Subject: Re: Longest path
To: None <Mark_Weaver@brown.edu>
From: Craig M. Chase <chase@pine.ece.utexas.edu>
List: current-users
Date: 12/16/1993 09:27:01
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> chase@pine.ece.utexas.edu (Craig M. Chase) writes:
> > I've not looked at this algorithm to figure out exactly what's going
> > on.   Perhaps the explanation is that finding the largest cycle on a
> > *weighted* graph is NP-hard, but that finding the largest cycle on a
> > graph with unit edge weights is polynomial?  The dependence graph for
> > tsort is unweighted, yes?
>
> Finding a cycle in a graph has nothing to do with whether or not the
> edges are weighted.  A cycle is a cycle, pure and simple.  Think about
> it.
> Email: Mark_Weaver@brown.edu           | Brown University

OK, I have.

Subtle changes in a problem can often make the difference between it
being tractable or intractable.  The existence of edge weights can
certainly make a significant difference.

However, Mark is (mostly) correct in this instance.

From Garey and Johnson, "Computers and Intractability: A Guide to the
Theory of NP-Completeness", page 213, in the list of known NP-complete
problems.

Longest Circuit:
Instance: Graph G = (V,E), length l(e) for each edge e in E and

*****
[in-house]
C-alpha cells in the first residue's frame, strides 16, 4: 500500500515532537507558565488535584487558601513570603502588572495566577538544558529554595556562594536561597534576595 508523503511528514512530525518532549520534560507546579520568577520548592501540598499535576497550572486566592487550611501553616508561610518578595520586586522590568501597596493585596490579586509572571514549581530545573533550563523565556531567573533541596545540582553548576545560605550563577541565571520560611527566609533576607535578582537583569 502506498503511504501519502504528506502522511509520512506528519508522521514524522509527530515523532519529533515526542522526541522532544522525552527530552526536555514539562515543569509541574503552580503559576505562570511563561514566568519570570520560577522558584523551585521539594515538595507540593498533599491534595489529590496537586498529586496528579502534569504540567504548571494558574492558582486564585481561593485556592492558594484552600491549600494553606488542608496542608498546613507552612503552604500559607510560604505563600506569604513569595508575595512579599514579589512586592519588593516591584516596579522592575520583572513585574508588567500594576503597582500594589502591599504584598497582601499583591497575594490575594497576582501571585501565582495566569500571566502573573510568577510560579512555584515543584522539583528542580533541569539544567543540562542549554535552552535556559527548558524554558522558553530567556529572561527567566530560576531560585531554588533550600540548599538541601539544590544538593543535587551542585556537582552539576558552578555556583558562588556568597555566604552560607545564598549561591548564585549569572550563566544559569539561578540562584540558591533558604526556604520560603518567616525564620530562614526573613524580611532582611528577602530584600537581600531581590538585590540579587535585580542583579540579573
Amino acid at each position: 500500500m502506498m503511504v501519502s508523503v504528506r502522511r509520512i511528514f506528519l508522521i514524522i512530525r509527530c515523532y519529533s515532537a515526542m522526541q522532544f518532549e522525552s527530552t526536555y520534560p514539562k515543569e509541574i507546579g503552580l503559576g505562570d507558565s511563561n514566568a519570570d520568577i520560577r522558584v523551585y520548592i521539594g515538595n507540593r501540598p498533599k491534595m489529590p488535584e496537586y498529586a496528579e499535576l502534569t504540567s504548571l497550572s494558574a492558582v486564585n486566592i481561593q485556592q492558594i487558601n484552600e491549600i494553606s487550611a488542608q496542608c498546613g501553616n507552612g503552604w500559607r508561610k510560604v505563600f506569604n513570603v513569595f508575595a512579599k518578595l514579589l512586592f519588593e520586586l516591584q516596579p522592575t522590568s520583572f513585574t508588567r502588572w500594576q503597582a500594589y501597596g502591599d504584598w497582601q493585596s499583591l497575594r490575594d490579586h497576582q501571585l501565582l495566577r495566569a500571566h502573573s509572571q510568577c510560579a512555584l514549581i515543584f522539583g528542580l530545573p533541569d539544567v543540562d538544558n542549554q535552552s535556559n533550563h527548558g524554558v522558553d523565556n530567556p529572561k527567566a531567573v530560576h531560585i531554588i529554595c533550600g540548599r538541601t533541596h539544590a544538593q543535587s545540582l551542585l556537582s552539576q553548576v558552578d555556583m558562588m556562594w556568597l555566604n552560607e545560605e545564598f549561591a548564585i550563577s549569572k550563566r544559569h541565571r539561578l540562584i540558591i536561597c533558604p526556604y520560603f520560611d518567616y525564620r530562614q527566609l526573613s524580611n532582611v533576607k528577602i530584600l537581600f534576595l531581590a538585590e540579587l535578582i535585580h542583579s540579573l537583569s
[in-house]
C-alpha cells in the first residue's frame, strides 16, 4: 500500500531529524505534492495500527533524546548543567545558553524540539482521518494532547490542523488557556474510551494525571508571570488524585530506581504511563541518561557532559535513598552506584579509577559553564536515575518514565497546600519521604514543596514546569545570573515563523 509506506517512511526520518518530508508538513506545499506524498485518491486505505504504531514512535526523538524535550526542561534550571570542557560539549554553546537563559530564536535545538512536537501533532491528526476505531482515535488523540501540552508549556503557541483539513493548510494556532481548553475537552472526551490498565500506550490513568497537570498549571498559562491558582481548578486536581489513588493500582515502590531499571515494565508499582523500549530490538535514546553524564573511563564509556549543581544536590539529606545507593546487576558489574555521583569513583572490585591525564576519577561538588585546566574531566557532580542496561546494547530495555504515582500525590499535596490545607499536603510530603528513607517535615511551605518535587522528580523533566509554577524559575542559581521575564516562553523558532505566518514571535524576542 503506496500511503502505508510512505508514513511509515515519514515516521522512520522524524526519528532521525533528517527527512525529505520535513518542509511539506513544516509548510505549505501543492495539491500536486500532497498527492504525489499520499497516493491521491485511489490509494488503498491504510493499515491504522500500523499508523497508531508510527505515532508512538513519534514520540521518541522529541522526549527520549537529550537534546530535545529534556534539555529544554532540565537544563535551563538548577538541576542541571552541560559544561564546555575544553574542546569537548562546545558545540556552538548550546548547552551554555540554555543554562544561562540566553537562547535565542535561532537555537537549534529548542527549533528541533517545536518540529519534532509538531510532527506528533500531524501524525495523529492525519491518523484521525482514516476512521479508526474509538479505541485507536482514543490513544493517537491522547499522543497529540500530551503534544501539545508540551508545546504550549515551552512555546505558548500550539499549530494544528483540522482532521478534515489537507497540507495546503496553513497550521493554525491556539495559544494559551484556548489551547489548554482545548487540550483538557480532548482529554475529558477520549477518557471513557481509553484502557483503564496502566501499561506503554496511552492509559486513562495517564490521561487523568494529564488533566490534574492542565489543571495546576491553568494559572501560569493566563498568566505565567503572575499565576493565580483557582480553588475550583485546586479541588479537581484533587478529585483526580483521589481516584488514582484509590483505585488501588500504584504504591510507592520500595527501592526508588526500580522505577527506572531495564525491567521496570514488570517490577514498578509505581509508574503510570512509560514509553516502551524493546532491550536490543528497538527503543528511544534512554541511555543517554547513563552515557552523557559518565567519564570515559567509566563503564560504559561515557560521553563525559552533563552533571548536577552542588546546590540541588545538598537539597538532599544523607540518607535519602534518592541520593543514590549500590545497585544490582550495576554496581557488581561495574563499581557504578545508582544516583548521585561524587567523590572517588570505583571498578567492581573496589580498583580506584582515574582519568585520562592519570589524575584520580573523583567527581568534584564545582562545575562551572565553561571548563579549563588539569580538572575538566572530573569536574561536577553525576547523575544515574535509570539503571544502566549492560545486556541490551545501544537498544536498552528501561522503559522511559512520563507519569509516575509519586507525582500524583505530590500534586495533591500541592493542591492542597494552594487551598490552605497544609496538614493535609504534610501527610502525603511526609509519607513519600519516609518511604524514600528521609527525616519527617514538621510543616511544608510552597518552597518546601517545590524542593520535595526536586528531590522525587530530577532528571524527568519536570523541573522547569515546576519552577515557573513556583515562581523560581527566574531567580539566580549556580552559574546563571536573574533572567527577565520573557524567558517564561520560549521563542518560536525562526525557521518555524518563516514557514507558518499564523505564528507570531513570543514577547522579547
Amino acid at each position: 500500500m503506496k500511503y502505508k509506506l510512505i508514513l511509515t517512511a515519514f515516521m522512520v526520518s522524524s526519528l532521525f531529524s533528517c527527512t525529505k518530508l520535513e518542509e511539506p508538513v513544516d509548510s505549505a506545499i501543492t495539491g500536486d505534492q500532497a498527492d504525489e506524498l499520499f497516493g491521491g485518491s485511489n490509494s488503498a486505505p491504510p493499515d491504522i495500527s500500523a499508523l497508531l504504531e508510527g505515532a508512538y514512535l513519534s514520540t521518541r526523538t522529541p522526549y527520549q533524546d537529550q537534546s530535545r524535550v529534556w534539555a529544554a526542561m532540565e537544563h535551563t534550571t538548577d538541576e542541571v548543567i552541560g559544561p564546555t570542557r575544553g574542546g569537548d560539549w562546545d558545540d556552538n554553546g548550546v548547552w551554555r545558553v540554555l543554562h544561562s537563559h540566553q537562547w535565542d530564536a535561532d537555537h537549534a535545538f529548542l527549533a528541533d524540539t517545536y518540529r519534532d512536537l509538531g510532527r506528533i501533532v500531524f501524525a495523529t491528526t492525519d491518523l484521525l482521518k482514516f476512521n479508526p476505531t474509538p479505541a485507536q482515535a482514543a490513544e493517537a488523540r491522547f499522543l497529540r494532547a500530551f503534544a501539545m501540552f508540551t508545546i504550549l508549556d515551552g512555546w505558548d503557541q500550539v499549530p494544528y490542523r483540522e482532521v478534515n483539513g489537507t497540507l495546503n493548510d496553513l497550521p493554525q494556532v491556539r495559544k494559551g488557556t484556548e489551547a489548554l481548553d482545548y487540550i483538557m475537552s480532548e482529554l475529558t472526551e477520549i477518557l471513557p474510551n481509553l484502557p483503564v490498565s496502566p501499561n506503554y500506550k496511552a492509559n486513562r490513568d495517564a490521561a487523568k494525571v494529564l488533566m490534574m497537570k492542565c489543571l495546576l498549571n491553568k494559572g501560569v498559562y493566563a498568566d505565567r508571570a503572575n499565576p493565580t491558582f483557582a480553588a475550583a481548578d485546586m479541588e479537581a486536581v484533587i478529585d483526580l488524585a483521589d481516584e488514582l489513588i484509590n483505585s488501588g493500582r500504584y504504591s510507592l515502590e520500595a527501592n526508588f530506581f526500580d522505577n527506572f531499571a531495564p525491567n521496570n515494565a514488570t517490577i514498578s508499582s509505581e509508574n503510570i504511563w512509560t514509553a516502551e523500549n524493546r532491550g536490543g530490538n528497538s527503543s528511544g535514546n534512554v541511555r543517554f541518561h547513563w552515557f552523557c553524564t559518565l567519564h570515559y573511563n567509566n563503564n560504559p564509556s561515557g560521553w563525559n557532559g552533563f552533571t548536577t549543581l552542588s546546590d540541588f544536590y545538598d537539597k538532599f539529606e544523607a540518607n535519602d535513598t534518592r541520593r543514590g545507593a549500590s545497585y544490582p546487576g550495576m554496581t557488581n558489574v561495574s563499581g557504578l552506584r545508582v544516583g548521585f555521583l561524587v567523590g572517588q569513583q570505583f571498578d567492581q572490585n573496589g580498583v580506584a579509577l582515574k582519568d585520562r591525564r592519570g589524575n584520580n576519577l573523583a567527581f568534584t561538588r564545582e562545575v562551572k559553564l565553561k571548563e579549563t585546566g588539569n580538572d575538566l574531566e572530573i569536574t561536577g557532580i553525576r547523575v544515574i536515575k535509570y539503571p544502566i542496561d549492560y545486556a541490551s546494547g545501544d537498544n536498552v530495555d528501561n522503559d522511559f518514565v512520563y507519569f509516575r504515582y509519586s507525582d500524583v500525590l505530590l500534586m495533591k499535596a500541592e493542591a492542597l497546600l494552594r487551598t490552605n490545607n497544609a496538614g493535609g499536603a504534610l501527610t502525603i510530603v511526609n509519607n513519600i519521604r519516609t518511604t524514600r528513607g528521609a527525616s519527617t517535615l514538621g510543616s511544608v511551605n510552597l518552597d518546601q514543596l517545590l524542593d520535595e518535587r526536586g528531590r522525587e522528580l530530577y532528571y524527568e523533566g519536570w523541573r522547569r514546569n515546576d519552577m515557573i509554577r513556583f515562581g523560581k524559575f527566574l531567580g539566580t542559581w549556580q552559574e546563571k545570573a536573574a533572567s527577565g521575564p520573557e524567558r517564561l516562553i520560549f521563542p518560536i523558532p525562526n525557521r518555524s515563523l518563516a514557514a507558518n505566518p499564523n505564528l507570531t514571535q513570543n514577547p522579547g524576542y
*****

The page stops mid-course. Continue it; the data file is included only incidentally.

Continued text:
a positive integer K.
Question: Is there a simple circuit in G of length K or more, i.e.
whose edge lengths sum to at least K

in the comments: remains NP-complete if l(e) = 1 for all edges as
does the corresponding problem for directed circuits in directed
graphs.  The directed problem with all l(e) = 1 can be solved in
polynomial time if G is a "tournament".

Perhaps dependence graphs are "tournaments", I'll see if I can't find
the reference and find out.  If anyone actually cares, they can email
me for the answer.  I've already wasted more than my share of
bandwidth on this subject.

Oh, one more thing, In case anybody cares, the shortest circuit is
polynomial when all edge weights l(e) are positive, but NP-complete
when negative weights are allowed.

Also in case anybody cares, it is incorrect to describe an
optimization problem as NP-complete.  Only decision problems with
"Yes/No" (e.g. "does a solution exist of size K") answers can properly
be termed NP-complete.  Optimization problems (e.g. "find the best
solution") are usually "NP-Hard".  In polite company (and most
journals) incorrect but well intentioned uses of "NP-complete" are
accepted.

Craig

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